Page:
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PostPosted: Sat Dec 01, 2018 10:26 am 
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Hi everyone. I've just installed an in-line shower extractor fan with timer, isolator switch and independent ( or so I thought) pull cord switch.
It all worked perfectly when I tested it the evening I completed the work.
I pulled the cord, the fan came on, I could feel with my hand the powerful suction at the ceiling grille, and the fan continued for about 15 minutes when I switched it off at the pull cord.
The next day, a bright sunny day, I pulled the cord and nothing happened.
Wanting to investigate further, I switched the light on: and, lo and behold, the fan came on.
The previous evening the light had been on throughout the testing, so I hadn't noticed anything amiss.
The only explanation I can think of is that when I found a lighting cable to cut into in the crawl space, I accidentally used the actual switch cable from the light switch to one of the four junction boxes, one for each of the four ceiling lights, such that all the lights come on at the same time.
I did not notice because, of course, the neutral wire, where I cut the cable, does not have any red tape around it to mark it as the switch live, this only being found at the switch, not elsewhere on the cable.
this is an interesting mistake because, with one proviso, I now have an extractor fan that works off the light switch but only if I want it to.
When the pull cord switch is off, the light switch activates only the lights; when the pull cord switch is on, the light switch activates both lights and fan, both of which go off with the light switch.
This would be useful if, say, you had children who could not be relied on to switch the fan on before taking a shower but would very likely switch the light on.
In that case you could simply switch the pull cord switch on beforehand, so that the fan would go on with the lights.
The one drawback concerns the timer, which would work, after the shower, only if your kids left the light on when they exited the bathroom.
Here are some questions:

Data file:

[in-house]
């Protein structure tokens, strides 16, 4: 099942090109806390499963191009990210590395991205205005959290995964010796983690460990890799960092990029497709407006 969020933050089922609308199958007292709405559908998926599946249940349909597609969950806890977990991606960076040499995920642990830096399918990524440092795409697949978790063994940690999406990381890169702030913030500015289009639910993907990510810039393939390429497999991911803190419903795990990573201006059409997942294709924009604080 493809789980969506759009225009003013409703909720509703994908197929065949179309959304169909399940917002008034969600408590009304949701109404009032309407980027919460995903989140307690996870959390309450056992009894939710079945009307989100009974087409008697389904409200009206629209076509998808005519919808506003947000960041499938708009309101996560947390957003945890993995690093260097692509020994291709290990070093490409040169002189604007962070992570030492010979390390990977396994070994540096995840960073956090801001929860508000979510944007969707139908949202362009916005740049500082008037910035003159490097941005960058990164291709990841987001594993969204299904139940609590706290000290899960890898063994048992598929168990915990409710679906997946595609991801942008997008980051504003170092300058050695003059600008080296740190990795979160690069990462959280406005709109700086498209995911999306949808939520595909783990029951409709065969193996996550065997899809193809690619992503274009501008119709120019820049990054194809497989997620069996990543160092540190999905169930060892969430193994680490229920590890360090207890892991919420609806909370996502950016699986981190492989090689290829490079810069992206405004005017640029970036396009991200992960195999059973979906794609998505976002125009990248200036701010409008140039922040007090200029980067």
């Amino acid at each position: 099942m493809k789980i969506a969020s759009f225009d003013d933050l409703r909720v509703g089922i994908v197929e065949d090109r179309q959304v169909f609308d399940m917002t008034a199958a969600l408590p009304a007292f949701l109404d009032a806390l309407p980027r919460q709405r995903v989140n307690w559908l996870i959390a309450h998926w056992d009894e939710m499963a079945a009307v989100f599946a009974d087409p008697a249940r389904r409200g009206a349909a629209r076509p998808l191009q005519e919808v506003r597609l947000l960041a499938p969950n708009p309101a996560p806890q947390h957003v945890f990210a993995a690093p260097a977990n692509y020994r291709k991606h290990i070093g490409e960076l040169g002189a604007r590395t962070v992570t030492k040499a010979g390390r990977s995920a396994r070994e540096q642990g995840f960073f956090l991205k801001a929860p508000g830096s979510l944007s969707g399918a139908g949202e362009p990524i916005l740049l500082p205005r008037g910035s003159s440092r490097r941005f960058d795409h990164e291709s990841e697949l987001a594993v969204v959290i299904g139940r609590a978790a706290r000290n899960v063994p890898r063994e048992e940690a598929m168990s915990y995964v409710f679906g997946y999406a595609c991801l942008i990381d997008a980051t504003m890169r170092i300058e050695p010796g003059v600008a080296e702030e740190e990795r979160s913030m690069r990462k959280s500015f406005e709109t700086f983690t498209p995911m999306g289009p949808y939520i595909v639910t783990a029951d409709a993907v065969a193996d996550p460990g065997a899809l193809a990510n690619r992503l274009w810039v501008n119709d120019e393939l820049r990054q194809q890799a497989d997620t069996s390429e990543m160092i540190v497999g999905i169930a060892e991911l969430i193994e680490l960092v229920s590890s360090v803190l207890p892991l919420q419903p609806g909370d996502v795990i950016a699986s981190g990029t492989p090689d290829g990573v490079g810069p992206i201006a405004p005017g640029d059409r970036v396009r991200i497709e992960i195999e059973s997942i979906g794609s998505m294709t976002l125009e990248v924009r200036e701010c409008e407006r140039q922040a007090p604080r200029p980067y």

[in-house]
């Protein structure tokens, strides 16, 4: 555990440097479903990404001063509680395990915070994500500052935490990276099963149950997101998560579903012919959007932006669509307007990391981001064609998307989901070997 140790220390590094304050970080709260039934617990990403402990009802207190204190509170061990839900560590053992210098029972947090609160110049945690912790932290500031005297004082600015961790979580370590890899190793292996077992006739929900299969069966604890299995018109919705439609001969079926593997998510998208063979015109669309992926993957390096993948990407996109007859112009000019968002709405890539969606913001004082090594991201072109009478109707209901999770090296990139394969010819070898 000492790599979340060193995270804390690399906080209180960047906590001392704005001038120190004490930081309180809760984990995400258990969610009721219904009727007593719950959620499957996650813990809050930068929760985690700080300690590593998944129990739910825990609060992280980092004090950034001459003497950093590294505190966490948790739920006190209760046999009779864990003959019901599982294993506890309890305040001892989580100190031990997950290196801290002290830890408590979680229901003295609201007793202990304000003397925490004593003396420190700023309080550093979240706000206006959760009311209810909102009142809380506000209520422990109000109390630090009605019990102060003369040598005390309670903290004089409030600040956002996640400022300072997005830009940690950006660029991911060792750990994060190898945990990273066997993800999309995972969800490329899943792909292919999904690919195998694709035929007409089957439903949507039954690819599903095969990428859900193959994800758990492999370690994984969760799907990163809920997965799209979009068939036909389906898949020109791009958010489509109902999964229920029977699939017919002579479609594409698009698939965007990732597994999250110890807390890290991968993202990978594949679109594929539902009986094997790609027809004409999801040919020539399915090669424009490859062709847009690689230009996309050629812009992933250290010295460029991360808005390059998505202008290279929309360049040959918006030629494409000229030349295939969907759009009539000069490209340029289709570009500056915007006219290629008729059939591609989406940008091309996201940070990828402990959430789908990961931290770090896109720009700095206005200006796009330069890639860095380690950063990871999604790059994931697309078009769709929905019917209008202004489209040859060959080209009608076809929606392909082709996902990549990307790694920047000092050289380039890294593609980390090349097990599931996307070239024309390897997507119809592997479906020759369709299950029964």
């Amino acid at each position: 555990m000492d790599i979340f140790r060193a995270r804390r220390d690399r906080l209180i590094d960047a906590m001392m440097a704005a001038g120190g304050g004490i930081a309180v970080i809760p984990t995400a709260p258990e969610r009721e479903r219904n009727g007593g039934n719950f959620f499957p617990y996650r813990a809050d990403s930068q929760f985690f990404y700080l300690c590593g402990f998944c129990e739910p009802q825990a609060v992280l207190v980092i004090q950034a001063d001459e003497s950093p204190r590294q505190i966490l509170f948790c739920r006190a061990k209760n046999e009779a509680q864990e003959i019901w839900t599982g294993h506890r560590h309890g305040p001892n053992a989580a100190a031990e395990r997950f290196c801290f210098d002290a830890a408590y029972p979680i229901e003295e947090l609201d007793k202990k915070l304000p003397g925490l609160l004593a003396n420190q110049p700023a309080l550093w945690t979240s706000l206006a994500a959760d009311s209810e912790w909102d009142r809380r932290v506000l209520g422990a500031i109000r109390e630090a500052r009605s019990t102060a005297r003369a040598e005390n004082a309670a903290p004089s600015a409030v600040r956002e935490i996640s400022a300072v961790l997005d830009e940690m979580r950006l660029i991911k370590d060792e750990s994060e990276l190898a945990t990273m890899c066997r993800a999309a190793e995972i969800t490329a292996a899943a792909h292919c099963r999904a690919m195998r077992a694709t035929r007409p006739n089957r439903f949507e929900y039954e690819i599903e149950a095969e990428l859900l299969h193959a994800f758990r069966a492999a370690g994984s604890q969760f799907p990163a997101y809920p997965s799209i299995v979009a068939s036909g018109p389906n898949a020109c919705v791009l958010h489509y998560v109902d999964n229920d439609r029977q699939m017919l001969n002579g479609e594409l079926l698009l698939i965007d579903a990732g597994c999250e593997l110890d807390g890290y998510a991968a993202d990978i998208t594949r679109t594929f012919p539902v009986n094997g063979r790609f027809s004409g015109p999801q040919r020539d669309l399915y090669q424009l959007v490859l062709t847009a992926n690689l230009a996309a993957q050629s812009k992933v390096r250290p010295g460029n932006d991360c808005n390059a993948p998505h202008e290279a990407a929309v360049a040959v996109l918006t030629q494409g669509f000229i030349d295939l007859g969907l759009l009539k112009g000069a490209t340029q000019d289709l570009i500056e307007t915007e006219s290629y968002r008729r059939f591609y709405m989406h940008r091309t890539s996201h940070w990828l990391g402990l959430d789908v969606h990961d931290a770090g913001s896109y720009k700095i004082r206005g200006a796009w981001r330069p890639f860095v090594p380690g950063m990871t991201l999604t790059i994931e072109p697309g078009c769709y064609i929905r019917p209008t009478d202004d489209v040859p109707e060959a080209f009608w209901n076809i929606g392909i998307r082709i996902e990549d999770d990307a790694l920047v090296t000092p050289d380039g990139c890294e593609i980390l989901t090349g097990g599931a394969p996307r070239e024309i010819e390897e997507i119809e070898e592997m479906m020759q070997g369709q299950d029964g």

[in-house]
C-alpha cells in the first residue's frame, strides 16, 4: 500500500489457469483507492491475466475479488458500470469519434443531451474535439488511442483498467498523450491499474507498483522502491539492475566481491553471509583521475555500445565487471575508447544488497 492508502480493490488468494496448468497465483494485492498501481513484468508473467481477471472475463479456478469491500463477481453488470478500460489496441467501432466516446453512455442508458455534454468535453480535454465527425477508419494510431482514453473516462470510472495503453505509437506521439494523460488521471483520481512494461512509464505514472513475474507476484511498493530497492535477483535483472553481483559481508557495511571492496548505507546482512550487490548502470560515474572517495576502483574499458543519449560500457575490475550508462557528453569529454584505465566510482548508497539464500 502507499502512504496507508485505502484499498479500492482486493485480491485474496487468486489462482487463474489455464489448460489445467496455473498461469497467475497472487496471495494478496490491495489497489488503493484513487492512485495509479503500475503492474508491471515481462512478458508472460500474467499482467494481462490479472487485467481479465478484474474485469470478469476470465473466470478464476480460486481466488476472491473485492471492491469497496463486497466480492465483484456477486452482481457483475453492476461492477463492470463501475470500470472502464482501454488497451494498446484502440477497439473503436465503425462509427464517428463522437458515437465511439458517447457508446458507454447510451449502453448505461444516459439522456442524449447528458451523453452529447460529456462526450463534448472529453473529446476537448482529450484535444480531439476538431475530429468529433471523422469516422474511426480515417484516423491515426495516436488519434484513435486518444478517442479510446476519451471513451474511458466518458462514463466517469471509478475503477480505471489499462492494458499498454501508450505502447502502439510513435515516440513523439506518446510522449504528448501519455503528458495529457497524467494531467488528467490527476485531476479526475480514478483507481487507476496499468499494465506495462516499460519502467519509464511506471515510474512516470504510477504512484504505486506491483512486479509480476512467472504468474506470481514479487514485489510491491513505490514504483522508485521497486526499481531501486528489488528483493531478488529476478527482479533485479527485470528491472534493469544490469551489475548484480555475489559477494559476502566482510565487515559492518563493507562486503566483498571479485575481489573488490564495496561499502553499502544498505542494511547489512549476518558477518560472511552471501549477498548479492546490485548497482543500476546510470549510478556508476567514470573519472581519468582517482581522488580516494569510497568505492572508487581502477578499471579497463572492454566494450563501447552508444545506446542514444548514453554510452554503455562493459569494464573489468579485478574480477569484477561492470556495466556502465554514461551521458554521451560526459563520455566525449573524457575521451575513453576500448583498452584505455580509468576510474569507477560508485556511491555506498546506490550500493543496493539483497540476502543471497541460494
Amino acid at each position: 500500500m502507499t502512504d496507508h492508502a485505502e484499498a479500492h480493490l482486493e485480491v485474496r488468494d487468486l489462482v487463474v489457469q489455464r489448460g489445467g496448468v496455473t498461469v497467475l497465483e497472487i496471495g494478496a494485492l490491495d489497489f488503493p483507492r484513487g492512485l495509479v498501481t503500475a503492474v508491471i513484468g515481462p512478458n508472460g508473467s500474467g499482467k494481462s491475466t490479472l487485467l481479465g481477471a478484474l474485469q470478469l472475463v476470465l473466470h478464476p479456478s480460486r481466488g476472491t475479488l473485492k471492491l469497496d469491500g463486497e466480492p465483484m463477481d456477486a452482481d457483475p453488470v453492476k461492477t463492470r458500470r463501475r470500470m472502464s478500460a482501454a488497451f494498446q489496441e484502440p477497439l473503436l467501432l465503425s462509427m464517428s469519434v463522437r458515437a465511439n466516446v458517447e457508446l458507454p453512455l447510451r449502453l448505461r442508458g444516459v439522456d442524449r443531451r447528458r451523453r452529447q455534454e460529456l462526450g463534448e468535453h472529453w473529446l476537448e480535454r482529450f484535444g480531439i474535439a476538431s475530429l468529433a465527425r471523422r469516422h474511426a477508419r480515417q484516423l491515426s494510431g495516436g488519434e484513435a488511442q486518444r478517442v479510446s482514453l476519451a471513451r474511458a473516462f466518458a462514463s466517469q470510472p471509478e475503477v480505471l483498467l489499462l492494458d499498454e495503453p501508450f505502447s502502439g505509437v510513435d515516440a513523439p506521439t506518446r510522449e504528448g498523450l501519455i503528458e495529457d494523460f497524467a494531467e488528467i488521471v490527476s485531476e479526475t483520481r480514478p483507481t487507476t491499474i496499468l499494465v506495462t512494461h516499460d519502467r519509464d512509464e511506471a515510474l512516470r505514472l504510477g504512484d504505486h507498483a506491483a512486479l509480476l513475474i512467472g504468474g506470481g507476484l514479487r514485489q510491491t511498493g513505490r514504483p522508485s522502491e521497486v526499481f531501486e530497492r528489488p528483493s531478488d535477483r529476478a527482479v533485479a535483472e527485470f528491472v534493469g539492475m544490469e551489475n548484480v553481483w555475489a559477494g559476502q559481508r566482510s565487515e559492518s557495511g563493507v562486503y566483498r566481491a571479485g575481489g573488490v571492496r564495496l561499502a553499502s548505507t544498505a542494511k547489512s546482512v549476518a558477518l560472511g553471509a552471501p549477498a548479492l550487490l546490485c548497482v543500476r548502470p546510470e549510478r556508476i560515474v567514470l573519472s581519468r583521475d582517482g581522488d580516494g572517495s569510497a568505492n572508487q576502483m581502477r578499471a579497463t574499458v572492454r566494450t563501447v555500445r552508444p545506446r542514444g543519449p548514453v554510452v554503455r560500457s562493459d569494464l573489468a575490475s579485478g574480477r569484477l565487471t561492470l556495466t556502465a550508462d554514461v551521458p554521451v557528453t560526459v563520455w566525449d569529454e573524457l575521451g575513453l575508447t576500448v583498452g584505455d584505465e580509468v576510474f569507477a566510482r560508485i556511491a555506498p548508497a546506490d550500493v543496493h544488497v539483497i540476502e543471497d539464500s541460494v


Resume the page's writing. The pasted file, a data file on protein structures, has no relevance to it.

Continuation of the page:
1/ Did I really cut into the switch cable or is there some other explanation?
2/ How can I avoid making that mistake in the future?
That is, how can I tell, without cutting the cable, that the cable is not the one with the switch live?
3/ Is there a simple way of re-wiring so that the timer works even if the light is turned off?
Or do I have to start again and find a non-light switch cable? Which takes us back to question 1/ how do I test the cable?
I hope that I don't have to find another feed cable, because the crawl space is inaccessible except by cutting a square hole in the ceiling and working with my head and shoulders and one arm inside the crawl space.
That is why it took me almost a week.
I don't think I could face doing it again, because when I first cut the hole and squeezed my head and shoulders and one arm through it, I also managed to squeeze my other arm in as well.
But then I was well and truly stuck.
My wife was downstairs but I knew I could not call her because she uses social media a lot.
She would, I know, have run for her camera and posted the photos on Facebook and to her mobile phone contact friends, some of whom I am acquainted with. But also, she has a camcorder, and I was in a panic in case she used that, too.
I did manage to extricate myself, but only by squeezing my torso up and down an inch or two until the edges of the plasterboard broke off and the hole got bigger. The hole is now covered by a rather large ventilation grille.
Thanks for reading all this and for any help or comments.
I hasten to point out that I do still love my wife.


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PostPosted: Sat Dec 01, 2018 6:01 pm 
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You need to invest in a multi meter, that way you can find out what does what (Via testing at junction boxes you have) as to what does what.

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Working on anything electrical? have you got a multi meter? why not? Would you hit a nail with a shoe?

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PostPosted: Mon Dec 03, 2018 4:36 pm 
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I made the same mistake when I installed a remote extractor unit, I identified the correct cable but somehow managed to cut the wrong one.

Come morning I couldn't understand why the extractor wouldn't work ...

ah



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PostPosted: Tue Dec 04, 2018 11:54 am 
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Hi ahfix. I know that feeling. But as I said, it's quite useful to have the control I now accidentally have: apart from having to leave the light on for the timer to work, and then coming back to switch it off.
next time, I'll do as someone-else suggests and use a multimeter. I n fact, I'm about to get really carried away and install a cooker hood extractor in the kitchen. At least I'll have loft access for that (it's a bungalow), but the problem with cooker hood fan, which will be twice as powerful as the bathroom one, is that there won't be enough ventilation in the kitchen unless I do something about it. Should be fun, and no doubt I'll mess it up and be back here asking to be rescued.


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PostPosted: Tue Dec 04, 2018 1:53 pm 
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On a positive note, the cooker hood extractor does not have a timer :toothy7:



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